–          George Burns


Listen to any motivational speaker and they will eventually touch on passion. Kurt Warner believed with a driven passion that one day he’d succeed as a football player.  That passion drove him to push himself every day.


Passion is a key element to success but until you apply some action to the passion, it will remain nothing more than a pipe dream if action isn’t applied.  I can passionately desire to be a writer but until I plant my behind firmly in the chair and set my fingers to work typing or firmly grasping my pen I will never achieve that desire.


You can want it with your whole heart but until you are willing to DO what needs to be done, it’s not much more than a daydream fantasy.


This of course brings me to my final part of my creative series, matters of the heart. The part that passion plays in the creative’s life.  All creatives have more than a little passion.  They often exude it in everything they do. They have a passion for life, a passion for food, a passion for sports – whatever they are into they are passionate about it.

These are not fence riders, these are face painters. They are hot or cold on any given topic.  The thing that undoes a lot of the creatives though is the action. Some remain dreamers because they are afraid to act on their passion, or make excuses for why they aren’t  pursuing their dreams.

  1. They follow their true passion. Creative people tend to be internally motivated. External rewards, recognition, prizes, medals are not what motivate this group.  These are the children that those child psychologist’s suggestions don’t work on. They often embrace a challenge, if they are interested. Find an activity in something they like (remember a creative is either hot or cold, and if they like it they will be totally into it) their own internal drive will then provide them reason to engage in an activity or not. When they have the internal drive, they will perform the activity on a high level.

“Eminent creators choose and become passionately involved in challenging, risky problems that provide a powerful sense of power from the ability to use their talents,” write M.A. Collins and T.M. Amabile in The Handbook of Creativity.

  1. They surround themselves with beauty. Creatives tend to have excellent taste, and as a result, they enjoy being surrounded by beauty. Tastes vary, but a creative’s home will not be austere, will not look institutional or dull.  You can count on vivid colors, tasteful art, eclectic items collected that hold significant meaning to them.

We sometimes attend auctions and estate sales.  You can get some great bargains and I happen to like antiques.  Last summer we attended two particular auctions. One was an estate of a woman that  was a collector of little figurines.  There were hundreds of them, most still in the boxes and the ones that she had on display still had the boxes and bubble wrap carefully stashed in a plastic tote. We weren’t there to bid on figurines, but the auctioneers spent a long time because there was so many of them.  A month later we attended another auction, same auctioneers. This woman also had the same figurines, but not even half as many as the first.  She had a journal that she kept in which she wrote about each figurine that she selected. Each one had a story, either about a person in her life or an event.  I know about the journal because I bid on the box of books that had a first edition copy of Tom Sawyer in  it.  I wasn’t interested in the other books, although there were 3 more first edition copies in that box along with  3 composition type journals. Ironically, I found the journals far more interesting than the rest of the books.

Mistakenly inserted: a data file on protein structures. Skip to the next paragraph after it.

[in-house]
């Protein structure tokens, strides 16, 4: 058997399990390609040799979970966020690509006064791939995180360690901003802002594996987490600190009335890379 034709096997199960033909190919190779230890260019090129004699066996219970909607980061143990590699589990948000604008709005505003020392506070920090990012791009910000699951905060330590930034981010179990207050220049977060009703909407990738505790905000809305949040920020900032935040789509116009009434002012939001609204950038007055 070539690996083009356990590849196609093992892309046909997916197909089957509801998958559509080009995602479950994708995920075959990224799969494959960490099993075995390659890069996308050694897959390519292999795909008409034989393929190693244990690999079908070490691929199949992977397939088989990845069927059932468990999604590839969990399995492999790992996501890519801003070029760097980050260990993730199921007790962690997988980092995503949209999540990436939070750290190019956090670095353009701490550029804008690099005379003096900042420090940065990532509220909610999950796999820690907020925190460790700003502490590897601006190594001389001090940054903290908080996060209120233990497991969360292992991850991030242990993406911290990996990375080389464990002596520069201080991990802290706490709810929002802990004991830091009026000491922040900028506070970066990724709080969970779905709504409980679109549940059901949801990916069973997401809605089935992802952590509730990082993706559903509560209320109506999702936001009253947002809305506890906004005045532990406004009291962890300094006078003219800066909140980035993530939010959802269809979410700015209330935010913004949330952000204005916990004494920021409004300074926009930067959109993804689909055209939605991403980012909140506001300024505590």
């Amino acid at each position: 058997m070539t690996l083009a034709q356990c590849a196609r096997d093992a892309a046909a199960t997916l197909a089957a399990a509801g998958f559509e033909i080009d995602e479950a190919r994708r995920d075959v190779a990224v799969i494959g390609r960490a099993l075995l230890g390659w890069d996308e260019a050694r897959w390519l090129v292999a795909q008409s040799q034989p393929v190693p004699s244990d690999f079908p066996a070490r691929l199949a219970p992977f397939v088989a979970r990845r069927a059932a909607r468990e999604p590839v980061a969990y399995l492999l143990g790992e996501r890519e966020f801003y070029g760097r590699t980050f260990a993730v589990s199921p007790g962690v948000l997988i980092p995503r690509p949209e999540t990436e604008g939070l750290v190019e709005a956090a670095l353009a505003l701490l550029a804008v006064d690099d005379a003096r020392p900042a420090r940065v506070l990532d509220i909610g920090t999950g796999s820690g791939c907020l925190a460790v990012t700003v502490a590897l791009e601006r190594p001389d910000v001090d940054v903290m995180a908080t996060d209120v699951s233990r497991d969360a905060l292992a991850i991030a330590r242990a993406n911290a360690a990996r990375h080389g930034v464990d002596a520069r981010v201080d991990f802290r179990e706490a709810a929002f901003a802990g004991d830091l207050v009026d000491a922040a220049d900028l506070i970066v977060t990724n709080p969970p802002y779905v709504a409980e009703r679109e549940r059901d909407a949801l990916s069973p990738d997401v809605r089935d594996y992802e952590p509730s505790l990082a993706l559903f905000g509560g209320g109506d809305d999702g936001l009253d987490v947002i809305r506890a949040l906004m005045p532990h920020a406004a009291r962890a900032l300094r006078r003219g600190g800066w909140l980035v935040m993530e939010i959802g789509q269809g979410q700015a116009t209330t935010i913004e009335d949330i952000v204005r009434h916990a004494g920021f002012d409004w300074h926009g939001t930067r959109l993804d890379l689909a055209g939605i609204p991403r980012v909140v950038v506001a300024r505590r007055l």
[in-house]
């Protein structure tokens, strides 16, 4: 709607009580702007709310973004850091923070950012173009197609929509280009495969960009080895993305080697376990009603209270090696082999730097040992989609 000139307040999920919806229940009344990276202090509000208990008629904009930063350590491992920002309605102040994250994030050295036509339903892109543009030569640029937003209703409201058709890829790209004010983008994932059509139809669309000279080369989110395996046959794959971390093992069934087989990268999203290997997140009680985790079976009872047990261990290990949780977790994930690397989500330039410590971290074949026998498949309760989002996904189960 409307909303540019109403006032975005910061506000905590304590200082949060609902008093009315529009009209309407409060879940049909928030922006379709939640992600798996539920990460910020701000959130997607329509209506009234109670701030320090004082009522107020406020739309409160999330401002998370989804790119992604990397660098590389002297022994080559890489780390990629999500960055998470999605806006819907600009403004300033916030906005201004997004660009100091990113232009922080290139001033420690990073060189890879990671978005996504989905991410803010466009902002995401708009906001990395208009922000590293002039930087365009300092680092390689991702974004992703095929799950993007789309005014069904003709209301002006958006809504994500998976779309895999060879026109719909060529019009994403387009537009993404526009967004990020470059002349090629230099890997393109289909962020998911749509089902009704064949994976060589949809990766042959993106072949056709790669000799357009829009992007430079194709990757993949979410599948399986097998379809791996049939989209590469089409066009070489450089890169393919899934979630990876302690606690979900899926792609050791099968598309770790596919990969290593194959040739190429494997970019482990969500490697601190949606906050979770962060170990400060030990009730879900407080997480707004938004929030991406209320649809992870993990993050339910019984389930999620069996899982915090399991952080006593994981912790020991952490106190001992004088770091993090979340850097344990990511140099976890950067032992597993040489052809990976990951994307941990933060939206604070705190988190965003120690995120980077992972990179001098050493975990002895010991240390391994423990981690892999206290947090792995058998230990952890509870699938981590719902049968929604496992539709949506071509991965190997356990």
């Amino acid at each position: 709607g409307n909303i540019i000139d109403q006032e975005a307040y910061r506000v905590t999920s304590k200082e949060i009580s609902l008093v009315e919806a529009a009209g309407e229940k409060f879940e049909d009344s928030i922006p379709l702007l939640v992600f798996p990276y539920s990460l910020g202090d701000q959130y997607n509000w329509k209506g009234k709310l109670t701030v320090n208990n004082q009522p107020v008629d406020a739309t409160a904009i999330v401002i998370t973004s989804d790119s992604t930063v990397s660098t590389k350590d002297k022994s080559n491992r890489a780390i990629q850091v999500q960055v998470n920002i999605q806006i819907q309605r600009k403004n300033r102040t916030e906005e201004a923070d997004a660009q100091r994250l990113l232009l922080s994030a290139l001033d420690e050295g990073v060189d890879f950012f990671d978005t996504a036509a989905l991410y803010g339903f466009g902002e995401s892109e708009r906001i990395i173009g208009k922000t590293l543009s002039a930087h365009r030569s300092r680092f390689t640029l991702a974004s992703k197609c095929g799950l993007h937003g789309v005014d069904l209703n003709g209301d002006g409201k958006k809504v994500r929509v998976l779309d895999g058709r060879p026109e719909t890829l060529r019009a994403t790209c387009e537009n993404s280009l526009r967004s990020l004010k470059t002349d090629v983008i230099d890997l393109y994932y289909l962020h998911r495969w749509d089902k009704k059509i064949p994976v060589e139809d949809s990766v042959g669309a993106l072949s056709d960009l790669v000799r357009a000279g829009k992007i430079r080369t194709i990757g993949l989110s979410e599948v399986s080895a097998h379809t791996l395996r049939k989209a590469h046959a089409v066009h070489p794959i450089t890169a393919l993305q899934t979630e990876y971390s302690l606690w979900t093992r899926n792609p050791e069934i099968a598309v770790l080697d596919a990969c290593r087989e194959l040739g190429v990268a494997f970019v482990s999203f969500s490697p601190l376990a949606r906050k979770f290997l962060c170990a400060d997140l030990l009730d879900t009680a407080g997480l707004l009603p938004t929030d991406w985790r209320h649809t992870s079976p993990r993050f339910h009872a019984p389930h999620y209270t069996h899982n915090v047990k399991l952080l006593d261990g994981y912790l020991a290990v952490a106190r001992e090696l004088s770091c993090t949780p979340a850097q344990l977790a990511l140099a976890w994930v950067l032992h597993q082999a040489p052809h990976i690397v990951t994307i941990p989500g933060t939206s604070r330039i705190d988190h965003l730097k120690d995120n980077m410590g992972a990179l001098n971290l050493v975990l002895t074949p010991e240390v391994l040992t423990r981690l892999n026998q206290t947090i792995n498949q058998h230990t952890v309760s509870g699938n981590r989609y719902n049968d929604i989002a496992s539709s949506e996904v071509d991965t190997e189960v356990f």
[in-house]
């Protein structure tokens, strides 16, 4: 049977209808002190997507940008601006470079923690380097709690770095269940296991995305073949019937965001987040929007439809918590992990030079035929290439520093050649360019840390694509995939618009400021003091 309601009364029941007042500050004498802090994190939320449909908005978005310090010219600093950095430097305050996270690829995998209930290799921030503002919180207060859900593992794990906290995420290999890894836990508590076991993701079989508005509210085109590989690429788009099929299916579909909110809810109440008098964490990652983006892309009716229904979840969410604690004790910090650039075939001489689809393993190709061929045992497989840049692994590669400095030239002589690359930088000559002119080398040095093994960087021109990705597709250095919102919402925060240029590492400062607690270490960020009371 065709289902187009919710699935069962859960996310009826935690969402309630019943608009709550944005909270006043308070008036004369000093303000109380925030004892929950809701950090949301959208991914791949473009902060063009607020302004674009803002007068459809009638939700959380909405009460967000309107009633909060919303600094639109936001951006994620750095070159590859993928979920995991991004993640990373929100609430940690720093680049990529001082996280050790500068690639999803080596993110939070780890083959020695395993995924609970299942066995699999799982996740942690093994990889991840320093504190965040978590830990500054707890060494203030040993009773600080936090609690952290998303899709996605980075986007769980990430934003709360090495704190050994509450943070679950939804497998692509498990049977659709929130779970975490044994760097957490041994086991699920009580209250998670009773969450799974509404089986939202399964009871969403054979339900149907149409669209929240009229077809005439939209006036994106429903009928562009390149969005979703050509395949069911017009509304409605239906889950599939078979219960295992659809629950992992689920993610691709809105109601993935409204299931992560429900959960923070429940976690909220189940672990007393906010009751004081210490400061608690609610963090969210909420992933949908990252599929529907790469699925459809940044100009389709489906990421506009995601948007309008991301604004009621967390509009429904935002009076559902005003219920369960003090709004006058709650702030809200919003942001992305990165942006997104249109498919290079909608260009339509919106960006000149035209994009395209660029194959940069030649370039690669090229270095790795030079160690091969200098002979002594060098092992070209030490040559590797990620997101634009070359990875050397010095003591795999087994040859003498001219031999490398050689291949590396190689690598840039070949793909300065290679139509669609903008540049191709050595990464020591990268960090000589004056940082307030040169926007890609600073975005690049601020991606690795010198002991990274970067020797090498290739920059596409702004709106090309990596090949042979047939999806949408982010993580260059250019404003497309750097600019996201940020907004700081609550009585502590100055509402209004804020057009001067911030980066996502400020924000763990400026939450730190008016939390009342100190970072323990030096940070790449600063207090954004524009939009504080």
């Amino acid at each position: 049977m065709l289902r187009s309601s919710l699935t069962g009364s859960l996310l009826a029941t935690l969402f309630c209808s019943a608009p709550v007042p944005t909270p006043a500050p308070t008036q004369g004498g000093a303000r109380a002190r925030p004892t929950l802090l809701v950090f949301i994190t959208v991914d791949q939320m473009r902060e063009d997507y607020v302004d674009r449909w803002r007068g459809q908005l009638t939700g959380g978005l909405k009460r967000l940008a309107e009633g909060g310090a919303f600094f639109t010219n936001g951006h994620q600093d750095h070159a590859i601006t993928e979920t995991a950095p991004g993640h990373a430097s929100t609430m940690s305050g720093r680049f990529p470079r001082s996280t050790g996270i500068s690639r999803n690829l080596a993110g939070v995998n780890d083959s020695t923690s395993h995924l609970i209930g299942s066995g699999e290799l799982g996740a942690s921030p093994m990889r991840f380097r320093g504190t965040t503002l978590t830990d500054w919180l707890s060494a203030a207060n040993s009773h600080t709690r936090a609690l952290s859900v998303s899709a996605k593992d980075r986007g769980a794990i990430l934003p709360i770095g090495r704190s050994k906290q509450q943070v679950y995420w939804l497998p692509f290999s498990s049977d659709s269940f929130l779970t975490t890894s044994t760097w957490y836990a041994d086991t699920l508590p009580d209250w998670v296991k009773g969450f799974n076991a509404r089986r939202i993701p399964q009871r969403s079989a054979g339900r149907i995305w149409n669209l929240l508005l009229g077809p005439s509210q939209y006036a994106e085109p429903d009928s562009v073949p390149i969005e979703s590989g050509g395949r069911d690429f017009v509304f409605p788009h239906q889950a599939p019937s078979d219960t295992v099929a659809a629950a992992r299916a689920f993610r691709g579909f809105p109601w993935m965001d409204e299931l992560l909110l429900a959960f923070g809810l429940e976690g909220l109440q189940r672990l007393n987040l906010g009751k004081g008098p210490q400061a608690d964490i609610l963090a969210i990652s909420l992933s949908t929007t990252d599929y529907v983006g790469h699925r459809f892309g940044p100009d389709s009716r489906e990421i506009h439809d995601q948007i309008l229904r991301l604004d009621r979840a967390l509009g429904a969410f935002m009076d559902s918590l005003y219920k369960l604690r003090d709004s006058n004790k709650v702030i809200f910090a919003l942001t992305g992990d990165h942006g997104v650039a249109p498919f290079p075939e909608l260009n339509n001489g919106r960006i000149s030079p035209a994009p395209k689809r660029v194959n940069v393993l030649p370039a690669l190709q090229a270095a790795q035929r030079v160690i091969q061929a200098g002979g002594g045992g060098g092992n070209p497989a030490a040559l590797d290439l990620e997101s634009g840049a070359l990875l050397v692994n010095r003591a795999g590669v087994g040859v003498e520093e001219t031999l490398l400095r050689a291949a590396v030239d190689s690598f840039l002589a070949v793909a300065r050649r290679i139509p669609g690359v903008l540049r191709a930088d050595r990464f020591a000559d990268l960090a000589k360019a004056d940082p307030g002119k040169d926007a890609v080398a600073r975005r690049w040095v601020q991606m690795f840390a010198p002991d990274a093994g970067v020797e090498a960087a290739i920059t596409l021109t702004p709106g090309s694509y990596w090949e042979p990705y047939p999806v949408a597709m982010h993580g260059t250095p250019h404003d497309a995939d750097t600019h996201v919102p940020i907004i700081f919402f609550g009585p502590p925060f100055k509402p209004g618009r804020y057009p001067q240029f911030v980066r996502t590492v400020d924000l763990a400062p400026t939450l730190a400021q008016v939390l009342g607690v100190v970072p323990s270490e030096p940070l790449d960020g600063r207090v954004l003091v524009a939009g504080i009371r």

The first woman had a collection. The second collected deliberately with an inner passion.  Each one meant something to her personally.

  1. They follow their hearts.  They will follow their heart, even when their mind tells them otherwise.  Creative people are less likely to worry about problems and more likely to take risks. This can lead to a thousand fails, but a million satisfactions.


  1. They fall in love with their work/ they hate their work.  NO, they are not bipolar. Well, I suppose they can be. They fall in love with their pieces of work, and work diligently on them. Then a day later they will vehemently hate it.  You can call it being fickle, but it’s a common trait in the creative mind.


  1.  They are humble and proud at the same time. One thing I’ve noticed is that  they are always eager to learn new things, to improve themselves. Humble in their hunger to better themselves. Yet when it comes to their creations, they are extremely proud and confident.


  1. They love.  They love, They love. Everything. They love life, they love people, they love emotions, they love animals, they love pizza, coffee, chocolate, they love beauty. No one will ever love you more passionately than a creative. Likewise, no one will feel as deeply hurt as a creative. They take it personal because everything affects them. They can sit silently watching the most beautiful sunset they’ve ever seen or bounce exuberantly for the next big art exhibit in town. They are infectious, their love for life is contagious. If you have some friends like this, stick with them, your life will be richer for knowing them.  Their passion burns brightly. It lights the paths of those around them.



For every successful creative, there are twenty more that never cross the finish line.  Twenty that let the cares of life keep them inhibited. Ten more that hide their light, another ten that conform to the practical parts of their brain.

All in all, if you know a creative you should be encouraging them because they truly are a precious commodity in our hectic rushed world.  They should be encouraged to pursue their passion because that passion may just spill into your life and add some beauty there.